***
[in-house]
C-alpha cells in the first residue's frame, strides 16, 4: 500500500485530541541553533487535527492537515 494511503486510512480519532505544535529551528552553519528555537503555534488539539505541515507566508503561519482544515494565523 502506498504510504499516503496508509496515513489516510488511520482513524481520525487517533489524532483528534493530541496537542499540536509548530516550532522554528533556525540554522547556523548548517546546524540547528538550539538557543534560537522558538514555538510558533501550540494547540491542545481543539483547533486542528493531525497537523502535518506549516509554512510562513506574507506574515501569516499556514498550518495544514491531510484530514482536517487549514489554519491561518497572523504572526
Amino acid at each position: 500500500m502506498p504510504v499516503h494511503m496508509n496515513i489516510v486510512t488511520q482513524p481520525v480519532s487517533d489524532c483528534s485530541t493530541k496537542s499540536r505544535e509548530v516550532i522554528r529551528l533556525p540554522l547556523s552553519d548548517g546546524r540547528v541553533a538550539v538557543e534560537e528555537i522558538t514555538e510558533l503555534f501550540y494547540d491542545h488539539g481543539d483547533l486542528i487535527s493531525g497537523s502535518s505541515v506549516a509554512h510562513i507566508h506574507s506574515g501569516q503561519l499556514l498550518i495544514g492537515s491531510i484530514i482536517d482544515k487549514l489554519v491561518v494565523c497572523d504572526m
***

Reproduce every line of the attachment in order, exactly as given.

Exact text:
[in-house]
C-alpha cells in the first residue's frame, strides 16, 4: 500500500485530541541553533487535527492537515 494511503486510512480519532505544535529551528552553519528555537503555534488539539505541515507566508503561519482544515494565523 502506498504510504499516503496508509496515513489516510488511520482513524481520525487517533489524532483528534493530541496537542499540536509548530516550532522554528533556525540554522547556523548548517546546524540547528538550539538557543534560537522558538514555538510558533501550540494547540491542545481543539483547533486542528493531525497537523502535518506549516509554512510562513506574507506574515501569516499556514498550518495544514491531510484530514482536517487549514489554519491561518497572523504572526
Amino acid at each position: 500500500m502506498p504510504v499516503h494511503m496508509n496515513i489516510v486510512t488511520q482513524p481520525v480519532s487517533d489524532c483528534s485530541t493530541k496537542s499540536r505544535e509548530v516550532i522554528r529551528l533556525p540554522l547556523s552553519d548548517g546546524r540547528v541553533a538550539v538557543e534560537e528555537i522558538t514555538e510558533l503555534f501550540y494547540d491542545h488539539g481543539d483547533l486542528i487535527s493531525g497537523s502535518s505541515v506549516a509554512h510562513i507566508h506574507s506574515g501569516q503561519l499556514l498550518i495544514g492537515s491531510i484530514i482536517d482544515k487549514l489554519v491561518v494565523c497572523d504572526m